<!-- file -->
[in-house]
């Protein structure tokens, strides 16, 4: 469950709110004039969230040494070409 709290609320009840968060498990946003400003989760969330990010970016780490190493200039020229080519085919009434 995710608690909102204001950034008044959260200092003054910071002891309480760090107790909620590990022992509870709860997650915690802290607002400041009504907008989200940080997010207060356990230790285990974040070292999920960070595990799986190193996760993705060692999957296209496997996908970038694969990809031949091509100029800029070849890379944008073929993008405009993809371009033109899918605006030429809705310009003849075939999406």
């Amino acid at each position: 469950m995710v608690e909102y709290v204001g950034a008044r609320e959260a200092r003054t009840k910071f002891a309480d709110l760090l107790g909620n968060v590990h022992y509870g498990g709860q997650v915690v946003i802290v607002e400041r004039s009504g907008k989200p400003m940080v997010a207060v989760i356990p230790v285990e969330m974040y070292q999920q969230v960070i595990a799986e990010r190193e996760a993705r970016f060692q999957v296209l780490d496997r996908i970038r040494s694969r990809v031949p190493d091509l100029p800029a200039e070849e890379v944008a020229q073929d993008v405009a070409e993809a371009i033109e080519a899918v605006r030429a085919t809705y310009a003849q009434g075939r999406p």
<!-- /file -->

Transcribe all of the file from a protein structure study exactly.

[in-house]
């Protein structure tokens, strides 16, 4: 469950709110004039969230040494070409 709290609320009840968060498990946003400003989760969330990010970016780490190493200039020229080519085919009434 995710608690909102204001950034008044959260200092003054910071002891309480760090107790909620590990022992509870709860997650915690802290607002400041009504907008989200940080997010207060356990230790285990974040070292999920960070595990799986190193996760993705060692999957296209496997996908970038694969990809031949091509100029800029070849890379944008073929993008405009993809371009033109899918605006030429809705310009003849075939999406």
């Amino acid at each position: 469950m995710v608690e909102y709290v204001g950034a008044r609320e959260a200092r003054t009840k910071f002891a309480d709110l760090l107790g909620n968060v590990h022992y509870g498990g709860q997650v915690v946003i802290v607002e400041r004039s009504g907008k989200p400003m940080v997010a207060v989760i356990p230790v285990e969330m974040y070292q999920q969230v960070i595990a799986e990010r190193e996760a993705r970016f060692q999957v296209l780490d496997r996908i970038r040494s694969r990809v031949p190493d091509l100029p800029a200039e070849e890379v944008a020229q073929d993008v405009a070409e993809a371009i033109e080519a899918v605006r030429a085919t809705y310009a003849q009434g075939r999406p």